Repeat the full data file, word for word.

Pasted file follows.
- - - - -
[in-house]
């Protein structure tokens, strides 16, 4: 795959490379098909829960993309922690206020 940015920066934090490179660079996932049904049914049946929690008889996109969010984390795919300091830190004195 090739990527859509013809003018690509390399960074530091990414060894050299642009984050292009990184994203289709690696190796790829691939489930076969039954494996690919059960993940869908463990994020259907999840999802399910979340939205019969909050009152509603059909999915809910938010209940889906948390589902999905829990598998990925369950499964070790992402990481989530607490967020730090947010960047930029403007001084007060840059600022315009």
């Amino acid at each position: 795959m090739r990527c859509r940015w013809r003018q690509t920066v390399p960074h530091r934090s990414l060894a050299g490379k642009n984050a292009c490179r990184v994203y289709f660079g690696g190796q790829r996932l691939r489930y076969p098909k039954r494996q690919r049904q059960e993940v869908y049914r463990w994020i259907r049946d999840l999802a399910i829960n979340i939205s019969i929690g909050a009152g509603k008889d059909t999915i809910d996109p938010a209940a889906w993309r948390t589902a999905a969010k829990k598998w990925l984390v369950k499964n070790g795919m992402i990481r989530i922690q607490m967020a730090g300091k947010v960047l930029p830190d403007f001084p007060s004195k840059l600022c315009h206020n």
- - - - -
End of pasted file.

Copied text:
[in-house]
């Protein structure tokens, strides 16, 4: 795959490379098909829960993309922690206020 940015920066934090490179660079996932049904049914049946929690008889996109969010984390795919300091830190004195 090739990527859509013809003018690509390399960074530091990414060894050299642009984050292009990184994203289709690696190796790829691939489930076969039954494996690919059960993940869908463990994020259907999840999802399910979340939205019969909050009152509603059909999915809910938010209940889906948390589902999905829990598998990925369950499964070790992402990481989530607490967020730090947010960047930029403007001084007060840059600022315009």
């Amino acid at each position: 795959m090739r990527c859509r940015w013809r003018q690509t920066v390399p960074h530091r934090s990414l060894a050299g490379k642009n984050a292009c490179r990184v994203y289709f660079g690696g190796q790829r996932l691939r489930y076969p098909k039954r494996q690919r049904q059960e993940v869908y049914r463990w994020i259907r049946d999840l999802a399910i829960n979340i939205s019969i929690g909050a009152g509603k008889d059909t999915i809910d996109p938010a209940a889906w993309r948390t589902a999905a969010k829990k598998w990925l984390v369950k499964n070790g795919m992402i990481r989530i922690q607490m967020a730090g300091k947010v960047l930029p830190d403007f001084p007060s004195k840059l600022c315009h206020n």